Keywords
biological regulatory networks, modeling, process hitting, analysis of the dynamics, machine learning, model-checking, parameters inference

Propositions de sujets de Master 2 en informatique pour l’année 2015-2016

À l’occasion de l’année universitaire 2015-2016, je propose trois différents sujets de Master, chacun étant en co-encadrement avec l’un de mes collègues. Ces travaux se tiendront à l’IRCCyN, à Nantes. Pour postuler sur l’un de ces sujets, merci de contacter les personnes mentionnées dans le descriptif détaillé des sujets, que vous pourrez retrouver ci-dessous :

Day 2 & 3 at ILP’2015 (25th Conference on Inductive Logic Programming)

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Here is a follow-up of my previous summary about the 25th Conference on Inductive Logic Programming that I have just attended in Kyoto. The current post is not self-consistent, in the sense that it should be read alongside with my summary of day 1 of ILP’2015 (to illustrate it, the numbering of this post is a continuation of the former one).

I will focus here on day 2 and day 3, to conclude with general considerations about my feelings about this community and the organization of the conference. As a reminder for those willing to know more, organizers uploaded all papers on ILP website.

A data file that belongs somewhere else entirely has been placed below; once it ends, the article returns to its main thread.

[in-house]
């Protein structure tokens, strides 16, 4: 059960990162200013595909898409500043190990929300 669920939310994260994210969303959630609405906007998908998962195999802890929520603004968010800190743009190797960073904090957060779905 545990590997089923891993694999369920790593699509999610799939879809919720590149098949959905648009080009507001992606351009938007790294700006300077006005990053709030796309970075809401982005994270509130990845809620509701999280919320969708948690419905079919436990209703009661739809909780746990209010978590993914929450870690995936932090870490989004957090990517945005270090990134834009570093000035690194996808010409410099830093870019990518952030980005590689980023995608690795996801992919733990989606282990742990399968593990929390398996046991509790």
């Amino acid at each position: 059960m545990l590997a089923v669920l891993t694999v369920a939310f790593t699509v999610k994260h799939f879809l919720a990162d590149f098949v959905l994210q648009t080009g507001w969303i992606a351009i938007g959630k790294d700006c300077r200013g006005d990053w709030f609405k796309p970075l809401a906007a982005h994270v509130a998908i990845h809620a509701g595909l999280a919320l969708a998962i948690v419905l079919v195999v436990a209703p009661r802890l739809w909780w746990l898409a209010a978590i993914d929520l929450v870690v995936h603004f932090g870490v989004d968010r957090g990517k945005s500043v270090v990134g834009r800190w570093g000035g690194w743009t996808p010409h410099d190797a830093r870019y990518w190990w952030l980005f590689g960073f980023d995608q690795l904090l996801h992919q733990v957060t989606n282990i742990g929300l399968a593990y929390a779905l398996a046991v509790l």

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6/ Morning of day 2 focused on probabilistic approaches in learning. Taisuke Sato, who gave a talk about the distribution semantics he proposed 20 years ago, insisted on his conviction that probabilistic logic learning and statistical relational learning will play a major role for machine learning techniques to be able to tackle huge and noisy data, and he showed how his distribution semantics is a way to address such issues.

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7/ The third – and last – invited talk, in day 3, from Luc de Raedt, also discussed probabilistic approach, more specifically probabilistic logic programming. From ProbLog (which is a probabilistic Prolog), various applications were given, from the identification of the magnetic (or not) nature of objects based on observation to biological analysis of the connection between genes in a graph.

8/ A significant number of talks emphasized the need to benefit from modern computational structure (cloud computing, clusters, …) to make the ILP approaches be able to address large-scale data. As a consequence, it is necessary to develop specific algorithms that are able to take profit from the new available infrastructures. Different methods are proposed, like the use of a MapReduce approach, specific contributions to use GPU kernels or alternative parallel-processing systems.